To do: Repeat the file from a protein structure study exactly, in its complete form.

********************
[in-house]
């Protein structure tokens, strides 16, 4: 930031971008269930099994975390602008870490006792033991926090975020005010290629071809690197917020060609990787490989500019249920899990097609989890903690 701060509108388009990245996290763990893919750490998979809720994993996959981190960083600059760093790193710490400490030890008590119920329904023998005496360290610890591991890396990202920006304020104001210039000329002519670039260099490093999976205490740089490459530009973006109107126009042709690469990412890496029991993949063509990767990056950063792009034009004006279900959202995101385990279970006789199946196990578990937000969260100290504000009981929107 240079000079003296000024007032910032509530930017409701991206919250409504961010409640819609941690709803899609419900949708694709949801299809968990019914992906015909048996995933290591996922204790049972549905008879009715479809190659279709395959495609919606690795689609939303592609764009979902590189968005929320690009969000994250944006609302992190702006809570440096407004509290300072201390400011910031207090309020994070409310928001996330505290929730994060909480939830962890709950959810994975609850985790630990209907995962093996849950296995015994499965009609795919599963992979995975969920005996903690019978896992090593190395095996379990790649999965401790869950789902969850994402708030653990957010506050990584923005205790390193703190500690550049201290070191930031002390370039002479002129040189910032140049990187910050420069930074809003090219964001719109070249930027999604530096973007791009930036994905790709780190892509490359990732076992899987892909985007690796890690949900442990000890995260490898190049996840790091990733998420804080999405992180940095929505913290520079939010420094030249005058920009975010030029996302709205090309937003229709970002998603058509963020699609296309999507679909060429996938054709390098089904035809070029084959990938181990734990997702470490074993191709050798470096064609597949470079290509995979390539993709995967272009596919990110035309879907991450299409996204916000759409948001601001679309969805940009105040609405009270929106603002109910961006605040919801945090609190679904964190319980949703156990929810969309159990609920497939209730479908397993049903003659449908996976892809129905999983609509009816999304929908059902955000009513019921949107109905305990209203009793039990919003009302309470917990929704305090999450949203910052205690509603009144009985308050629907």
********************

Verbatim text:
[in-house]
């Protein structure tokens, strides 16, 4: 930031971008269930099994975390602008870490006792033991926090975020005010290629071809690197917020060609990787490989500019249920899990097609989890903690 701060509108388009990245996290763990893919750490998979809720994993996959981190960083600059760093790193710490400490030890008590119920329904023998005496360290610890591991890396990202920006304020104001210039000329002519670039260099490093999976205490740089490459530009973006109107126009042709690469990412890496029991993949063509990767990056950063792009034009004006279900959202995101385990279970006789199946196990578990937000969260100290504000009981929107 240079000079003296000024007032910032509530930017409701991206919250409504961010409640819609941690709803899609419900949708694709949801299809968990019914992906015909048996995933290591996922204790049972549905008879009715479809190659279709395959495609919606690795689609939303592609764009979902590189968005929320690009969000994250944006609302992190702006809570440096407004509290300072201390400011910031207090309020994070409310928001996330505290929730994060909480939830962890709950959810994975609850985790630990209907995962093996849950296995015994499965009609795919599963992979995975969920005996903690019978896992090593190395095996379990790649999965401790869950789902969850994402708030653990957010506050990584923005205790390193703190500690550049201290070191930031002390370039002479002129040189910032140049990187910050420069930074809003090219964001719109070249930027999604530096973007791009930036994905790709780190892509490359990732076992899987892909985007690796890690949900442990000890995260490898190049996840790091990733998420804080999405992180940095929505913290520079939010420094030249005058920009975010030029996302709205090309937003229709970002998603058509963020699609296309999507679909060429996938054709390098089904035809070029084959990938181990734990997702470490074993191709050798470096064609597949470079290509995979390539993709995967272009596919990110035309879907991450299409996204916000759409948001601001679309969805940009105040609405009270929106603002109910961006605040919801945090609190679904964190319980949703156990929810969309159990609920497939209730479908397993049903003659449908996976892809129905999983609509009816999304929908059902955000009513019921949107109905305990209203009793039990919003009302309470917990929704305090999450949203910052205690509603009144009985308050629907």